- Previous offenses
- Circumstances of the crime
- Severity of damage or harm
- Whether a weapon was used during the crime
- Relationship between perpetrator and victim
Regardless of the circumstances or exact battery charge, a charge of battery on a person’s criminal record often has a lasting negative effect on their future endeavors.
Sexual battery is the sexual contact with, or touching of, another person’s body without the person’s consent. Such contact does not include penetration, as penetration elevates the crime from sexual battery to rape. Sexual assault is the attempted rape or sexual touching of another person without consent. One element of sexual battery is that the touching occurs for the purpose of sexual arousal or gratification. Sexual battery may also include forcing another person to touch an intimate body part of the perpetrator, which also incites sexual arousal.
The Issue of Consent
Lack of consent is crucial to charges of sexual battery. A person is considered to have been subjected to sexual battery without consent when:
- He or she submitted to the touching only because of the perpetrator’s use of force, threat, or coercion
- He or she verbally expressed refusal or rejection
- He or she expressed refusal or rejection through physical conduct, such as resisting physically
- He or she consented only as a result of the perpetrator’s deception about their identity or purpose
The law states that if a person is not willing or able to give consent, the act is considered forced. For example, a person who is mentally handicapped, or under the influence of drugs or alcohol, cannot give consent for legal purposes. On occasion, a sexual offender will claim that the victim gave consent. In this circumstance, the victim may need to prove that consent was not, or could not have been given.
Penalties for Sexual Battery
Like other types of battery, the penalties for sexual battery vary depending on the state and the severity of the crime. The punishments range from fines to jail time, but more severe penalties may also be ordered for this crime. It is common for the courts to require the perpetrator of sexual battery to register with the sex offender registry in their state. This then requires the perpetrator to follow specific rules, such as having his name, address, and other information on file and accessible to the authorities at all times. The sex offender registry makes the information available to the public. A judge may also order the offender to seek rehabilitation through a mental health program, or to complete a sexual offender course.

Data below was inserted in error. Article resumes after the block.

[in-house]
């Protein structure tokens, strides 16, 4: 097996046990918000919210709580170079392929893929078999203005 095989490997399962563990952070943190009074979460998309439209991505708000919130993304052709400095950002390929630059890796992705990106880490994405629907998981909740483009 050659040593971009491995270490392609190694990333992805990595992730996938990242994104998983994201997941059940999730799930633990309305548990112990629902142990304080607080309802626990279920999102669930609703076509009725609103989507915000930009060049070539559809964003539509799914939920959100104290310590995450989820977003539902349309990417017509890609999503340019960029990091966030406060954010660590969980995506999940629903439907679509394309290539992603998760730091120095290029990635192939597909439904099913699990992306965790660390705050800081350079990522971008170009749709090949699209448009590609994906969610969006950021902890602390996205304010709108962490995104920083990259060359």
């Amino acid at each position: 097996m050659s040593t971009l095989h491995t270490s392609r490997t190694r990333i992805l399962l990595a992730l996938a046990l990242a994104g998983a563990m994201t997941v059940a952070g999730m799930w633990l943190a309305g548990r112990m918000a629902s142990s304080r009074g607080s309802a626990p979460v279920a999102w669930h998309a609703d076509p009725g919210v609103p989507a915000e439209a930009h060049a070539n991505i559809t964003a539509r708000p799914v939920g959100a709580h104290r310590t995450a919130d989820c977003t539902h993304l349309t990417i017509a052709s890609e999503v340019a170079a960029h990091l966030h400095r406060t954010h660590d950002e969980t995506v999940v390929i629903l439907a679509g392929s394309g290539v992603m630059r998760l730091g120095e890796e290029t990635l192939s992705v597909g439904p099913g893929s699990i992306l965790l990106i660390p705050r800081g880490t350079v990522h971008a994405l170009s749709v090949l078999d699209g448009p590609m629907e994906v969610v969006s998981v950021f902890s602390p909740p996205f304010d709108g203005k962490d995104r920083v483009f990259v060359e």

A charge of battery is a very serious matter, and the person facing the charges should seek legal representation. The outcome of the case can have a great impact on a person’s life, and an attorney experienced in criminal law can guide a defendant through the court process. The attorney can also ensure the defendant’s rights are not violated during the investigation and trial process. Appropriate legal representation may also help the defendant reach a plea agreement with the prosecutor, exchanging a plea of guilty to a lesser charge for a more lenient sentence.
Famous Cases of Battery
When he was just 18 years old, John Dillinger attempted to rob a grocer. Dillinger was convicted of battery and intent to conspire to commit a felony, receiving two 10 to 20 year sentences. His time spent in prison did not reform him, however. After his release, Dillinger formed a gang, which terrorized the Midwest leaving 10 dead and 7 injured over the course of just one year. In addition to robbing banks, the group performed jailbreaks.
During one of the jailbreaks, a sheriff was killed and, in another, two guards were injured. Throughout his crime spree, Dillinger injured many other people. Facing criminal battery charges, as well as charges for murder, robbery, assault, and more. Dillinger hid from law enforcement officials. After a long search by the FBI, Dillinger surfaced and fired upon the agents. The FBI returned fire, killing Dillinger.
Rihanna v Chris Brown
In 2009, police were dispatched to a home in Los Angles where they found the famous pop star Rihanna, suffering from visible injures. She quickly identified her attacker as boyfriend, Chris Brown. Brown had fled the scene before officers arrived, but he turned himself in to police the next morning, and was charged with criminal battery and making a criminal threat. Brown was released on bond, and later pled guilty, receiving a sentence of community service, probation, and domestic violence counseling.
Related Legal Terms and Issues
- Misdemeanor – A minor wrongdoing that, in the United States, is considered a non-indictable offense, and regarded as less serious than a felony.
- Aggravating Circumstances – Any circumstance related to the commission of a crime, which increases the crime’s severity. Aggravating circumstances often garner more severe punishments.
- Lesser Charges – A lesser charge, or included offense, shares some elements of the main charge or greater criminal offense. For example, sexual battery is a lesser included offense of rape, and manslaughter is a lesser included offense of murder.
- Lenient Sentence – Showing mercy in the sentencing an offender for a lighter sentence. This is often seen in plea bargains.
- Monetary Damages – Money ordered by the court to an individual as compensation for injury or loss that was caused by the wrongful conduct of another party.
- Rehabilitation – To restore someone to good health, mentally or physically.